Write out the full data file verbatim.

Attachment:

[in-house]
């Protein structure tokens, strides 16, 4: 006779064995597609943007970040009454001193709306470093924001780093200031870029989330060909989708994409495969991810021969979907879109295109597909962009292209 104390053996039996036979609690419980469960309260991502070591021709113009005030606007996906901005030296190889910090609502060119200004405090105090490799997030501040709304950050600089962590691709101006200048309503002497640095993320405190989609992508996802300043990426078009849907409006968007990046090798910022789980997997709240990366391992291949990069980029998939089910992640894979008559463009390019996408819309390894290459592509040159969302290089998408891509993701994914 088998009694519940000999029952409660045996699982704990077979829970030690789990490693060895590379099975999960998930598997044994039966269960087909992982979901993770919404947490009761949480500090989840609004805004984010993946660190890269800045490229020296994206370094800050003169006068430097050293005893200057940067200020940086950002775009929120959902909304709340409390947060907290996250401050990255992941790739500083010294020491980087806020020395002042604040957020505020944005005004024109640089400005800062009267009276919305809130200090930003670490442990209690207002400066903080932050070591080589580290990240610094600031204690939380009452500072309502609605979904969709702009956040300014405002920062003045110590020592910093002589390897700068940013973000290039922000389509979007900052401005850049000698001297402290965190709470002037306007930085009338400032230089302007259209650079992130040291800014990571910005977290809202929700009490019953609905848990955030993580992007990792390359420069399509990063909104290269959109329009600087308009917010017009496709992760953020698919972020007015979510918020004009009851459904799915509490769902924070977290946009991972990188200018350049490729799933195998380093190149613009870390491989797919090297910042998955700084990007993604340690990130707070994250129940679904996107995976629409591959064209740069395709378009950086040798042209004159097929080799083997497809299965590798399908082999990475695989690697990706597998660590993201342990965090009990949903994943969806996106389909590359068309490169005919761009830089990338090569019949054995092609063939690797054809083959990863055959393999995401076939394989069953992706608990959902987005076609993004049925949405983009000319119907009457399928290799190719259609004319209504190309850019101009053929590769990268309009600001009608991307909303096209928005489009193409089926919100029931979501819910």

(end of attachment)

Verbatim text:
[in-house]
């Protein structure tokens, strides 16, 4: 006779064995597609943007970040009454001193709306470093924001780093200031870029989330060909989708994409495969991810021969979907879109295109597909962009292209 104390053996039996036979609690419980469960309260991502070591021709113009005030606007996906901005030296190889910090609502060119200004405090105090490799997030501040709304950050600089962590691709101006200048309503002497640095993320405190989609992508996802300043990426078009849907409006968007990046090798910022789980997997709240990366391992291949990069980029998939089910992640894979008559463009390019996408819309390894290459592509040159969302290089998408891509993701994914 088998009694519940000999029952409660045996699982704990077979829970030690789990490693060895590379099975999960998930598997044994039966269960087909992982979901993770919404947490009761949480500090989840609004805004984010993946660190890269800045490229020296994206370094800050003169006068430097050293005893200057940067200020940086950002775009929120959902909304709340409390947060907290996250401050990255992941790739500083010294020491980087806020020395002042604040957020505020944005005004024109640089400005800062009267009276919305809130200090930003670490442990209690207002400066903080932050070591080589580290990240610094600031204690939380009452500072309502609605979904969709702009956040300014405002920062003045110590020592910093002589390897700068940013973000290039922000389509979007900052401005850049000698001297402290965190709470002037306007930085009338400032230089302007259209650079992130040291800014990571910005977290809202929700009490019953609905848990955030993580992007990792390359420069399509990063909104290269959109329009600087308009917010017009496709992760953020698919972020007015979510918020004009009851459904799915509490769902924070977290946009991972990188200018350049490729799933195998380093190149613009870390491989797919090297910042998955700084990007993604340690990130707070994250129940679904996107995976629409591959064209740069395709378009950086040798042209004159097929080799083997497809299965590798399908082999990475695989690697990706597998660590993201342990965090009990949903994943969806996106389909590359068309490169005919761009830089990338090569019949054995092609063939690797054809083959990863055959393999995401076939394989069953992706608990959902987005076609993004049925949405983009000319119907009457399928290799190719259609004319209504190309850019101009053929590769990268309009600001009608991307909303096209928005489009193409089926919100029931979501819910």